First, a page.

August 14th, 2014 Cambridge Springs, Pennsylivannia, or PA as many refer to the state.

Three women sat on a small wooden porch minding their own business when along came a lady long rider with a big broad-rim hat. Two women were my age, Colleen who owned the house and Susan( friend and renter) were talking with Mellissa , Susan’s adult daughter. “where are you going?” “Maine,” I replied. Well that was it  I landed in their back yard for the night!!

The haul from Detroit went quickly, we sailed the ocean of traffic and that make up Toledo and Cleveland . Clyde Miles hauls it often with racetrack horses, a smooth quick ride (3 hours) that would have taken me a good month (which I did not have the time for nor the desire to attempt maneuvering) The girls and I were dropped of south of Cleveland behind a convenience store in the tiny town of Burton, Ohio. I stayed put for the evening. Two young police officers stopped by later that evening after someone reported horses loose. After everything got sorted out I went back to bed under a nearly full moon. I must admit it did feel like a discombobulating leap from Michigan to Ohio just 100 miles or so but the change was apparent. The land is suddenly all so thick, dense, luscious – the maple and oak trees stand taller, the gardens are works of art as are lawns and historical homes. History fills the air. Amish buggies are EVERYWHERE! When we rode through Middleton I simply had to stop and stare, finding myself amongst other horse travelers was the oddest feeling. It’s never happened to me before! The Amish often times use Hackney ponies or Saddle-bred or Thoroughbred horses off the racetrack. Fast sleek animals and are they moving when they come down the street. The sound of steel horseshoes striking pavement and the whiz of carriage wheels on their heels driven by men with beards and straw hats, I felt as if I’d stepped out of time.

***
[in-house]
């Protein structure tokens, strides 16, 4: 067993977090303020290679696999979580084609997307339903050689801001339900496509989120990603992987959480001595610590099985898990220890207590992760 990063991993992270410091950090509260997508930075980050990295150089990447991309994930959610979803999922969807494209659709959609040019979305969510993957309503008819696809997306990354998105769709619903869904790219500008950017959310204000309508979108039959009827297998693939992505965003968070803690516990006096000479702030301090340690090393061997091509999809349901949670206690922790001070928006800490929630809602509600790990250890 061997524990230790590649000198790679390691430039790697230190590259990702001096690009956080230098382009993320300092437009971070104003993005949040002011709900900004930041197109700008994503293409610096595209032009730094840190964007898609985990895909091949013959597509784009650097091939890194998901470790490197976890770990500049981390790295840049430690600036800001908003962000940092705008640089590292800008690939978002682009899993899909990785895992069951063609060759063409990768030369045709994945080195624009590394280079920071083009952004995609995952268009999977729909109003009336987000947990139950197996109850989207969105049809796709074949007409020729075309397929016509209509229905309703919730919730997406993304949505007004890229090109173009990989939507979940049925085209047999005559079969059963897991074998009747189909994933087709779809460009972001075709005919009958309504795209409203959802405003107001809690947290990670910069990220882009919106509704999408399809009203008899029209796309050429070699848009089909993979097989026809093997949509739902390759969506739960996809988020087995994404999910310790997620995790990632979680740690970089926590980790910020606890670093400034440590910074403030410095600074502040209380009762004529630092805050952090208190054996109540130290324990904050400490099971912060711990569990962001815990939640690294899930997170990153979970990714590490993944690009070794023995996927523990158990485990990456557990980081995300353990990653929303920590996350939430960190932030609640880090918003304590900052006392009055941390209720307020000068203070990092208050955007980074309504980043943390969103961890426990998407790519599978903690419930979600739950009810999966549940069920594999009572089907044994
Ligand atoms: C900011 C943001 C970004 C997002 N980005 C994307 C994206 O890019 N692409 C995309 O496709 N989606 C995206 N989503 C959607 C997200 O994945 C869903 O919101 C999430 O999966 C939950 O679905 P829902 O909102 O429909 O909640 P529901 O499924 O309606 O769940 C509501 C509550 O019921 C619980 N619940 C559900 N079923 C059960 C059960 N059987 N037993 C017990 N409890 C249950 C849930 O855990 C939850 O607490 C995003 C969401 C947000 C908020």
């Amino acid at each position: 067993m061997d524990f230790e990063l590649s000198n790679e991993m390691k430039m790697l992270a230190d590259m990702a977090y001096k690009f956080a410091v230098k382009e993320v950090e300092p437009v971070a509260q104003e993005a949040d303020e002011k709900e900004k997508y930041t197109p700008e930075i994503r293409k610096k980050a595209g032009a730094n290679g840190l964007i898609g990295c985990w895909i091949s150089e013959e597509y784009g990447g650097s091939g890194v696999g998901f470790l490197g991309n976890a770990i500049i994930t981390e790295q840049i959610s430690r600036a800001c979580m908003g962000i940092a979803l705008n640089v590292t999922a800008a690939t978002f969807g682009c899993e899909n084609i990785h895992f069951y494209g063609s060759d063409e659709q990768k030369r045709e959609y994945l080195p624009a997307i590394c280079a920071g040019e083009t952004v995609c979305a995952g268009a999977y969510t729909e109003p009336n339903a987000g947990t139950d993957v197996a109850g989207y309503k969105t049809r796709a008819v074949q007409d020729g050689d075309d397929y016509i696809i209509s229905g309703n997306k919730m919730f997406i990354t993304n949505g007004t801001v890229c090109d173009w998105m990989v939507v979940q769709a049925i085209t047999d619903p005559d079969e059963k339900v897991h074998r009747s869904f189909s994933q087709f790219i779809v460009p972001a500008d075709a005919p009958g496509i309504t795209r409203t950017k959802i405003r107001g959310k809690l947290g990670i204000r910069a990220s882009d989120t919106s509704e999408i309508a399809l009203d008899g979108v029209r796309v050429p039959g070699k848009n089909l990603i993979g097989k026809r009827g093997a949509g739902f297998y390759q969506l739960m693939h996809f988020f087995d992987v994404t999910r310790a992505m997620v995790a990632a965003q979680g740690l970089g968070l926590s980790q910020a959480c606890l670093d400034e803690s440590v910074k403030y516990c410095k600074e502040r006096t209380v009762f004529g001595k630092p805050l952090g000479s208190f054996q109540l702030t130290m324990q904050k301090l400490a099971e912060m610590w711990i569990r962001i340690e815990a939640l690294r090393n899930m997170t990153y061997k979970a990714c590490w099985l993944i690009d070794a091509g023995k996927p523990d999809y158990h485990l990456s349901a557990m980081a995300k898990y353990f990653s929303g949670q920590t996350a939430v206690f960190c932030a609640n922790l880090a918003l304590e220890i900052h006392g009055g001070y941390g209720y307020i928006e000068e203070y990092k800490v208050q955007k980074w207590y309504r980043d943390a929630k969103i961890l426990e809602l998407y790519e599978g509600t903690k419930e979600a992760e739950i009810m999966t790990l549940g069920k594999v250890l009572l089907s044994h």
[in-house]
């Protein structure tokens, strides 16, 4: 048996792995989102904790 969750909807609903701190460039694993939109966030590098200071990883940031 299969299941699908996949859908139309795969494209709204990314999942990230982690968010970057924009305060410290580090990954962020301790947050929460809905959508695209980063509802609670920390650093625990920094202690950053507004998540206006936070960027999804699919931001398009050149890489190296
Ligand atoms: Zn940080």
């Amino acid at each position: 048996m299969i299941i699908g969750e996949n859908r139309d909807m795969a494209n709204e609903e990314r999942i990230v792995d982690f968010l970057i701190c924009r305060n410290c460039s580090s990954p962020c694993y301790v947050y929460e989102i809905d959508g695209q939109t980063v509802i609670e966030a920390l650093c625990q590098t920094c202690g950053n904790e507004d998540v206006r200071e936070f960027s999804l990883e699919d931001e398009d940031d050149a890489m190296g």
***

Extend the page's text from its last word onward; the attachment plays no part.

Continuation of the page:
Well I have regained my composure but the sense of excitement fills my days as I maneuver thru Pennsylvania. I have wanted to ride this part of the country for years and now that I am here I realize there is so much to see and not nearly enough time on this ride to enjoy the sights. We have so little history “out west” compared to this part of the country. AND compared to other parts of the world the east coast is but a wink of time. Still it is thrilling for me to ride, as a ghost from the past, along streets that held some of our most important historical moments. For this update I am filling the empty page with photos. And hope that will satisfy those of you that follow my rides. I must add as I have NEVER had so many people stopping by to visit, curious and interested (the ride would be dull with out all of you) young and old coming by to see the odd sight of two Fjord horses packed and traveling with a lady wearing a big hat. “You came from where?” asks the astonished elderly man. “Oh my goodness, how in the world?” the young woman shakes her head. And I share the story and we visit and I hear their stories and so it goes each and everyday. I do hope in some small way that these ride are a reminder of the freedom we enjoy in this country. I do hope it is a reminder of the good people that fill our country. I also hope it inspires other women to reach beyond fears that keep them bound from attaining more from life. Maybe it will encourage someone to take on the dream which they dared not reach for.
There is not a day that goes by when I do not feel like the luckiest gal in the world. Don’t get me wrong there is nothing easy about long riding, NOTHING. It is overly romanticized, hard on me and hard on the horses, we work at it just like anyone works at a job. I practice and apply skill, load up on attentiveness and fill the gaps with caution. The risks and dangers are many every day that I ride. But it is what I do. The horses are in magnificent condition I must admit they really, really do look good and are moving well, with an eager step.
I have about 800 more miles to ride this year, not a lot, the weather now turns cooler and that is good. I have I think ridden through the hardest part of summer travel. Deer fly’s, the pesky black fly’s are not quite as bad. There is a bit more open space and the roads are a bit quieter.
I won’t go to much further into Pennsylvania before heading north to Seneca Falls, Syracuse and Fayetteville, New York to visit a few historical sites. So that is it for now, enjoy the photos.


Clyde Miles  hauled me around the Detroit  mess
Clyde Miles hauled me around the Detroit mess

historical houses everywhere

Therapeutic  Riding facility wonderful place
Therapeutic Riding facility wonderful place

Jim Harrington
Jim Harrington

covered bridges
covered bridges